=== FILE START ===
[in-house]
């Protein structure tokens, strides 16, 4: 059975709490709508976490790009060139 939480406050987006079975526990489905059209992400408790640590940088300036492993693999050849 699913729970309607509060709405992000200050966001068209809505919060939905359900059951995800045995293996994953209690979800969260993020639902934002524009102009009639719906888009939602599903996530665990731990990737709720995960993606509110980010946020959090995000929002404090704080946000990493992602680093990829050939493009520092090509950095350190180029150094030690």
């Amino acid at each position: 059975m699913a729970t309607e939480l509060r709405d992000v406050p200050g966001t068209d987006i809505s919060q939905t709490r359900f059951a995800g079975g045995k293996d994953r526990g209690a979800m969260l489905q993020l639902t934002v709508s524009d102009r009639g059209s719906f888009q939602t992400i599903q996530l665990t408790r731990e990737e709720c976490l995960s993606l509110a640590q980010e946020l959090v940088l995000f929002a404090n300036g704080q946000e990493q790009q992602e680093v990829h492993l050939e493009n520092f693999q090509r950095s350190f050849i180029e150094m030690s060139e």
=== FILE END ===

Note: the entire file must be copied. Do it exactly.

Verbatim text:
[in-house]
């Protein structure tokens, strides 16, 4: 059975709490709508976490790009060139 939480406050987006079975526990489905059209992400408790640590940088300036492993693999050849 699913729970309607509060709405992000200050966001068209809505919060939905359900059951995800045995293996994953209690979800969260993020639902934002524009102009009639719906888009939602599903996530665990731990990737709720995960993606509110980010946020959090995000929002404090704080946000990493992602680093990829050939493009520092090509950095350190180029150094030690």
């Amino acid at each position: 059975m699913a729970t309607e939480l509060r709405d992000v406050p200050g966001t068209d987006i809505s919060q939905t709490r359900f059951a995800g079975g045995k293996d994953r526990g209690a979800m969260l489905q993020l639902t934002v709508s524009d102009r009639g059209s719906f888009q939602t992400i599903q996530l665990t408790r731990e990737e709720c976490l995960s993606l509110a640590q980010e946020l959090v940088l995000f929002a404090n300036g704080q946000e990493q790009q992602e680093v990829h492993l050939e493009n520092f693999q090509r950095s350190f050849i180029e150094m030690s060139e």